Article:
SANTA CLARITA ( — An emergency medical technician saved the same man on two occasions while he was off the job.

About six months ago, Tyler Rosser said he was playing softball when a player on a nearby field collapsed in cardiac arrest.

Rosser gave the man CPR and used a portable defibrillator to try and jump-start his heart.

“Within a couple minutes, he regained a pulse and was breathing on his own,” he said.

CBS2’s Adrianna Weingold reported that two days ago, the same man’s heart stopped beating for a second time.

Rosser was there once again.

“Not just once, but for someone to come back twice, I just feel blessed to have that opportunity to be able to make an impact like that,” he said.

Rosser said he’s amazed he was in the right place at the right time two times.

“I couldn’t believe it because he’s been playing softball every Sunday since then and who knows how many games he’s played and I haven’t see him,” he said.

April 12th

Memory Loss

My wife is hospitalized now after having SCA. They could not find a pulse for 20 minutes after a routine endoscopy. She is still in ICU now. It has only been a little over a week and a half but she is now starting to slowly respond and notice people in the room. At first she seem to not recognize me. But we see progress now. I am so grateful for this website that has given me hope for a better future. I will keep you posted to her progress and recover.

April 8th

Recent School Saves Highlight Importance of Emergency Response Plans

Recent school saves highlight the importance of medical emergency response plans that include CPR and use of automated external defibrillators and demonstrate that these common sense preparations are not just about saving students.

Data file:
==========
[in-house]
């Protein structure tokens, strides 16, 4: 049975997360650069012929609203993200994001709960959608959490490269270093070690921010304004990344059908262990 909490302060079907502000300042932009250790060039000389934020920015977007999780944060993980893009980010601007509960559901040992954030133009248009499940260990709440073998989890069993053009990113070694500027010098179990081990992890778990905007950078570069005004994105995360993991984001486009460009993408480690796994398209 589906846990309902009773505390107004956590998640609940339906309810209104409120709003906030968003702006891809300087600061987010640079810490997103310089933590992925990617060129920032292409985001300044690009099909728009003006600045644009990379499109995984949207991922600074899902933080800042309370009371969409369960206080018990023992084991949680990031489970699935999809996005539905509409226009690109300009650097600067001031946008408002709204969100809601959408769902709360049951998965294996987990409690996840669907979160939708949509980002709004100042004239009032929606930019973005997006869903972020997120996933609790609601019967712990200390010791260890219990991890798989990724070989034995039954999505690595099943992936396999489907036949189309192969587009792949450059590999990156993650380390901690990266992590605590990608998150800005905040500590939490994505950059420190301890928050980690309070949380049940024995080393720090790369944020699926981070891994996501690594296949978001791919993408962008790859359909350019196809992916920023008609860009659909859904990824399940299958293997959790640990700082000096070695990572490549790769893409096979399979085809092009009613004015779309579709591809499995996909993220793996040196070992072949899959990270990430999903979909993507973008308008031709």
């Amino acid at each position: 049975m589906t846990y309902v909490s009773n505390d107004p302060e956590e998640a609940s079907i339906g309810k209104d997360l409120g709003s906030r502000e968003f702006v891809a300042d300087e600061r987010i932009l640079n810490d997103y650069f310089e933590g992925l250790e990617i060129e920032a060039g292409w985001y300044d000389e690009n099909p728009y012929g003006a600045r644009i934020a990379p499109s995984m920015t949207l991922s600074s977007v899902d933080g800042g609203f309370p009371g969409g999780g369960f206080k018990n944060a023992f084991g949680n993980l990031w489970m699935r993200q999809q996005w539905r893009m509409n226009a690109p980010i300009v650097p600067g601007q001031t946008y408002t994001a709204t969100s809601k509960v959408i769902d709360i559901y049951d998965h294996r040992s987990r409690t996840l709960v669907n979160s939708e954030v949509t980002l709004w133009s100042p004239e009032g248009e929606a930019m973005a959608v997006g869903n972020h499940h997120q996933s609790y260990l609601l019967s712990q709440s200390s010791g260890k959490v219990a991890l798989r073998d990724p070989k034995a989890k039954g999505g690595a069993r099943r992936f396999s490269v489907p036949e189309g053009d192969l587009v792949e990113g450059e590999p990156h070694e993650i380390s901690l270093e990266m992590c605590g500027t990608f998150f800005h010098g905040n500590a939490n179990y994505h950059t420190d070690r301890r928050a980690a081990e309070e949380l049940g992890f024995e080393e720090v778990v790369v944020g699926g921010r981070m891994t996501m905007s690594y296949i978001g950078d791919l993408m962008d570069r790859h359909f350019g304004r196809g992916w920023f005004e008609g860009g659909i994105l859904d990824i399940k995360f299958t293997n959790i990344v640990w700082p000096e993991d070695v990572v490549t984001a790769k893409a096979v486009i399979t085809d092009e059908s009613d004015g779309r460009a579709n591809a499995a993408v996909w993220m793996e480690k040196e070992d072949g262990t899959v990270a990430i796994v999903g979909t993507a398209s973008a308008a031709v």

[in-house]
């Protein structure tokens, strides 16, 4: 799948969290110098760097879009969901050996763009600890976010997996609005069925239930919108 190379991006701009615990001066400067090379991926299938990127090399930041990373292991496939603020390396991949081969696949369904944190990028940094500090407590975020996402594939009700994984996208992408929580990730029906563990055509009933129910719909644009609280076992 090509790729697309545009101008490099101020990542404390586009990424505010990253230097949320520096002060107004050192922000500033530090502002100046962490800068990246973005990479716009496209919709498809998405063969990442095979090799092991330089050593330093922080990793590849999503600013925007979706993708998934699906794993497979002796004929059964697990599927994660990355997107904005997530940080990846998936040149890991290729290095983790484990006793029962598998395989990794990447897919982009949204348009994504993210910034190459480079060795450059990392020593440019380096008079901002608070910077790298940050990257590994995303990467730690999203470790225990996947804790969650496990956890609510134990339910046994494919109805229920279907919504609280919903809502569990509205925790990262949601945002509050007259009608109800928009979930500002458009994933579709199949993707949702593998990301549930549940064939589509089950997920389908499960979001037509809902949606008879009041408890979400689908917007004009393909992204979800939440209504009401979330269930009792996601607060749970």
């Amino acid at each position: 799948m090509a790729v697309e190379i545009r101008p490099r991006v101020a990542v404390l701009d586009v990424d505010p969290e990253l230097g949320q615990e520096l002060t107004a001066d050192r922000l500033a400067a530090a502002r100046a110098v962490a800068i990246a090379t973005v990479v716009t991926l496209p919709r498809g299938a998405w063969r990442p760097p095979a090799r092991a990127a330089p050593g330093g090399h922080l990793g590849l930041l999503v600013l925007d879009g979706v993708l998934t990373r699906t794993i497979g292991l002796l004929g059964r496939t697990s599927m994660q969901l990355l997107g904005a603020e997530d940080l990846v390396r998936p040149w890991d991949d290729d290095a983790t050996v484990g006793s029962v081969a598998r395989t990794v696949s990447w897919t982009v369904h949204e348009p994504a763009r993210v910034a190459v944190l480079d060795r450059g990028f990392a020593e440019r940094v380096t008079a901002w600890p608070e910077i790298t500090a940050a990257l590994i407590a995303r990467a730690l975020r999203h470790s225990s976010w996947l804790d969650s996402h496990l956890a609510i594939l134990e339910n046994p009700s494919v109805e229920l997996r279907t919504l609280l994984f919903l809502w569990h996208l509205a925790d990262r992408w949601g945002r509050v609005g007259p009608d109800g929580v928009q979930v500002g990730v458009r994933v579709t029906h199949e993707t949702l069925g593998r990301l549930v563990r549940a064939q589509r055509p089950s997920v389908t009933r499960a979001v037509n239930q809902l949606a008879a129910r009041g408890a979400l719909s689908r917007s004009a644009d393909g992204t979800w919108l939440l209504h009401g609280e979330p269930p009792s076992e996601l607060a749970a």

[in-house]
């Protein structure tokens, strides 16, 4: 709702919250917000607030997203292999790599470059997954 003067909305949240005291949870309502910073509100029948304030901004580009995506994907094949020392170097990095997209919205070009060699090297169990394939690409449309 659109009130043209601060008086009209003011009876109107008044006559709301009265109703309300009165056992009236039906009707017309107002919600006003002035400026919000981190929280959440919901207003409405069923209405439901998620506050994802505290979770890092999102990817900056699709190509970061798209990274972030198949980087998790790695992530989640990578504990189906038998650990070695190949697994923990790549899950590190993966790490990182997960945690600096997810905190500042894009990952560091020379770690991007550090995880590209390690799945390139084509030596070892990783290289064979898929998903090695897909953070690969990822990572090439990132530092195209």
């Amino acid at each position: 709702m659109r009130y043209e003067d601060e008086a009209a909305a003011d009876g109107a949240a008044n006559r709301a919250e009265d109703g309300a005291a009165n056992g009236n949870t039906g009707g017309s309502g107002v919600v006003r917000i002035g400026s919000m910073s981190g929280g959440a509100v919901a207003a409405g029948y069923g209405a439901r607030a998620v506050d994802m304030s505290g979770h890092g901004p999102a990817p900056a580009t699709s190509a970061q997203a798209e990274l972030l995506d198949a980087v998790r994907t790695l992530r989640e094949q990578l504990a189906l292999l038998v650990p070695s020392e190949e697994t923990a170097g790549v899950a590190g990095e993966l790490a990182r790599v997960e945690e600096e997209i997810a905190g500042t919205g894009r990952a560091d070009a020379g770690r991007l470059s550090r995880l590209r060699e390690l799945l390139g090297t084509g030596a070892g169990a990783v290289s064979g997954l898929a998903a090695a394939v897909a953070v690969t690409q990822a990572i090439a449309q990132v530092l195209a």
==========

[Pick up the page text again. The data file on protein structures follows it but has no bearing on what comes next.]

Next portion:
Here is a sampling of saves reported in the past month:

April 2nd

10th ReBirthday

“IT” happened 10 years ago tonight. Since I do not remember anything about “it,” I am still not sure “it” really happened.

Butch Gibbs can tell you that, with a little effort, big things can be done in small town America.

In 2003, Butch and his wife Susie, a registered nurse, applied for a grant from a federal agency that helps small, rural towns get necessary emergency medical equipment. As a result, their town of Humeston, Iowa—population 494—got a new automated external defibrillator (AED) to replace the community’s 15-year-old, outdated model. That was important since, according to Butch, “Humeston doesn’t have an ambulance…they are based at the hospitals in the county seats.” The nearest of those hospitals is a 20-minute drive from Humeston, so the town counts on their first response unit over which Butch and Susie preside.

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The mission of the Sudden Cardiac Arrest (SCA) Foundation is to prevent death and disability from sudden cardiac arrest. The vision of the SCA Foundation is to increase awareness about sudden cardiac arrest and influence attitudinal and behavioral changes that will reduce mortality and morbidity from SCA.